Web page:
"I spoke with Charlie this morning and we've had a lot of communication," Belichick said. "I want to publicly congratulate him. He's been here for five years and he's been a big part of our success. I want to wish him well, but we still have a lot of work to do here.
"We have a plan mapped out and I've talked with the coaches and we'll work our way through it. Everybody has a job to do and we have to do a little more. Our focus is on our job and the team, and Charlie is a big part of that. I can't worry about Notre Dame. Charlie is the offensive coordinator and we're getting ready for Miami."
Belichick relayed last week that he went through a similar situation when Nick Saban was named the head coach at Michigan State while serving as Belichick's defensive coordinator for the playoff-bound Cleveland Browns in 1994.
"Nick did a good job," Belichick said. "He handled it well. We talked about it all the way through. He did what he needed to for us and at the end of the season, he went to Michigan State."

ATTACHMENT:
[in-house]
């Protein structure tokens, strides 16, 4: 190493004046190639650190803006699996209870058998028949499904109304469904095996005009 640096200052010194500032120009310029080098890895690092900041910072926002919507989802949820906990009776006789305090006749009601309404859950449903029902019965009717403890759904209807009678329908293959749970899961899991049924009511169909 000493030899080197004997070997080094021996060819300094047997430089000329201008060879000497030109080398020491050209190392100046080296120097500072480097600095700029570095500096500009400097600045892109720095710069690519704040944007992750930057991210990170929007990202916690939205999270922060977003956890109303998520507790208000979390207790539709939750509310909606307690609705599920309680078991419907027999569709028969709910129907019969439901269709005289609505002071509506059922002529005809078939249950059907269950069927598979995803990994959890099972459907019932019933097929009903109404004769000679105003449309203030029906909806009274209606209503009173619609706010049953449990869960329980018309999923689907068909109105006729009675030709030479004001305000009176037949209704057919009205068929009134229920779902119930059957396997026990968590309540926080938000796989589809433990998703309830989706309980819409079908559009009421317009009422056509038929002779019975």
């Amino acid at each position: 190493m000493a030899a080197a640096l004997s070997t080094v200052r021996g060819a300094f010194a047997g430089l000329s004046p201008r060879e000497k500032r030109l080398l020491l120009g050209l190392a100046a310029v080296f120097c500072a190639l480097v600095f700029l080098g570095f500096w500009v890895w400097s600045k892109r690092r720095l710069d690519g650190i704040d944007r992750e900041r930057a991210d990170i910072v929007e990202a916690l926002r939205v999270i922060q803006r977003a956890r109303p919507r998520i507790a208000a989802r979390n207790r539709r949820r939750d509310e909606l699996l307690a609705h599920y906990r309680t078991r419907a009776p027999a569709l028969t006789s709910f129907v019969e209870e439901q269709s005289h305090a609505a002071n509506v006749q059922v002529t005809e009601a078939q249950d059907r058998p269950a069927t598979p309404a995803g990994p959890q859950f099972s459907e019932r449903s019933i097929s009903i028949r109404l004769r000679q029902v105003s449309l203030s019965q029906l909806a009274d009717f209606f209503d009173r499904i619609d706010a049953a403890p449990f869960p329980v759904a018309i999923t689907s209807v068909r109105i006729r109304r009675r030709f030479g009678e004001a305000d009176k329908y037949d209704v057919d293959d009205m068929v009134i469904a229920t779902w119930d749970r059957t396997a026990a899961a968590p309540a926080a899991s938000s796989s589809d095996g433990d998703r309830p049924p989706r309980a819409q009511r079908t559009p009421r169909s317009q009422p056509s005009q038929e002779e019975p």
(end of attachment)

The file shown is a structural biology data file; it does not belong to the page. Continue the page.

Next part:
Asked how much of Saban's time was spent recruiting and doing the things necessary to take over the college program, Belichick pleaded ignorance. "I didn't follow him around. He could have been doing some recruiting. He could have been rearranging his office for all I know. But he continued to handle his responsibilities for us."
While Belichick does not have to fill the coaching vacancy immediately, he could promote from within when the time comes. There has been speculation that tight ends coach Jeff Davidson would get the nod because he filled in for Weis when Weis had health problems back in 2002 following a gastric bypass surgery. Davidson called the offensive plays during those preseason games, but that is the only evidence to suggest Davidson would have a leg up for the job, although as tight ends coach, he works significantly in both the running and passing games.